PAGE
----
Here's another photo, for instance, of her dog Archie in that Buckeyes jersey. (This is the one that Jenipher says is cuter.)

Dena, in the meantime, told me that she would've preferred me showing a regular photo of her dog Wally to show that he's capable of "just being handsome."

I think, if I wasn't already gay, that women who dote over dogs would've turned me off toward their whole sex.

Anyway, in regard to Jenipher's attire, I told her that she might find another job somewhere. I suggested she might enjoy something where she gets to pose on the hood of a hotrod.

OK, seriously, I put Jenipher in touch with someone who works in HR because I think her boss is confusing "inappropriate dress" with a matter of taste. You can go to Jenipher's website and see what sort of clothes she usually wears. It's not like she's on the cover of MAXIM or anything.

Tuesday, July 12, 2005

This is cute. Consider yourself warned.

Occasionally, Dena and Jenipher like to test me. You see, they're both dog-lovers - and not just ordinary dog-lovers. They're both of the "Treat my dog like it's my child" school of dog ownership freakishness.

This means, on occasion, they'll send me photos like this one, featuring Dena's sweet, furry, whiskered, precious, lovable dog Wally wearing reindeer antlers. (He's the non-poodle.)

Or this one, featuring Jenipher's beloved Archie in a Buckeyes jersey.

They send me these photos in the hope that they will inspire in me, I guess, a sort of "Aww, that's so pwecious" form of dog appreciation. Instead, as they've found, my reaction is usually something along the lines of ... "If you collapsed in your kitchen and died, your dog would be perfectly justified in eating your face off." Or something more succinct like ... "Die."

Dena often accuses me of being nicer to other people's dogs than I am to hers or Jenipher's. (And I hope this post clarifies that I prefer no dogs over the delicious, furry, intelligent, pretty mini-mutts called Wally and Archie.)

Once I wrote a post praising Lupo's dog, Mr. Jones, on the site, and Dena accused me of unfair favortism. I told her that Lupo knew better than to put Jonesy in a sweater, snap a photo of him with Santa and send it to me as a Christmas card.

Dena's defense is usually that furry, woofy, sweet, wittle baby Wally's photos with Santa (who usually looks annoyed when he's holding him, frankly) are really, really cute. I suppose they are, if you're one of the sickos into that kind of thing.

If I've gone too far or said too much, forgive me, but dressing dogs like people is just wrong.

Monday, July 11, 2005

Dennis the non-menace.

Glad to know Doug and Black and every other person with the misfortune to live in Birmingham survived the hurricane.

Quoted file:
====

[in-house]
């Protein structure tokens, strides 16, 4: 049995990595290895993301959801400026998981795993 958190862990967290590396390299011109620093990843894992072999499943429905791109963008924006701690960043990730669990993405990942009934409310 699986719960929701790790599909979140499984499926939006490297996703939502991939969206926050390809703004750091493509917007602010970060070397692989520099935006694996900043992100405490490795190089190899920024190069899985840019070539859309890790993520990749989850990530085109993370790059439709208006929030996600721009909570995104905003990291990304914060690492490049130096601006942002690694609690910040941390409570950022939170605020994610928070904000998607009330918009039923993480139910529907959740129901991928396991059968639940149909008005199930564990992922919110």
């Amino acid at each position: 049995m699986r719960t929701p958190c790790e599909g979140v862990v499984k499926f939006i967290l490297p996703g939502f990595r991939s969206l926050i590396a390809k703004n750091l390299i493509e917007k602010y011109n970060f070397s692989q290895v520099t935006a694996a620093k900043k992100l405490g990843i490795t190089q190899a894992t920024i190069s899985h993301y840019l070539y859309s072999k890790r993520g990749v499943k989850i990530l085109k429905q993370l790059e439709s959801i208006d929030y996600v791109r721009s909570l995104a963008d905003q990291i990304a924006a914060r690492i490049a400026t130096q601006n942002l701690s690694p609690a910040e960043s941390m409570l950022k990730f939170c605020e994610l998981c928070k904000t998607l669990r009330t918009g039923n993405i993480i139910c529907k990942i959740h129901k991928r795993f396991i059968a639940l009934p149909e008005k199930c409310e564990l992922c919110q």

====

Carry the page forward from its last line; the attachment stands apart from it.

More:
Here we've just gotten a lot of thunderstorms.

One of my customers at the bookstore this weekend told me that God's mercy has spared Atlanta from horrible, disastrous storms, and I had to argue with him that I don't think God's particularly angry at areas that get the storms. (I didn't mention the fact that our city is, you know, landlocked.)

He asked me if I believed in Jesus Christ. I said, "Sometimes."

And he got all shocked, "SOMETIMES?!!!" (For some reason there didn't seem like a way to answer the question that wouldn't shock him, since he's the one who thinks God's giving Atlanta some powerful shield against storms and misfortune.)

I said, "I'm not the person to talk to about it."

Then, luckily, he left my section.

Somewhere beyond the C-section.

Kacoon's scheduled her baby's birth for Tuesday, which means that next week we will have a brand-spanking-new Baby Coon to talk about and play with. We still don't know what Baby Coon's sex is going to be since it decided to play the Crying Game with the ultrasound photos. (Though I know it's not genetically possible, I think the baby gets that from me.)

I've not seen Kacoon in a month. She was really, really pregnant when I last saw her, so now she's probably got her own ZIP Code. From what she's written about it, though, I see that she hasn't lost her sense of humor. She says her swollen hands have developed carpal tunnel since she's entered her last trimester.

I think they've chosen to ignore all my old suggestions for the name of Baby Coon, which means that it'll stand a better chance of surviving the playground.

I love Baby Coon. This is going to rule. I mean, it's better than a new Harry Potter book. This time next week, I'll get to drive to the hospital and see a new baby, which I'll eventually get to teach sarcasm and the joys of shopping.

Friday, July 08, 2005

Things to do if you're committed to Sparkle Motion.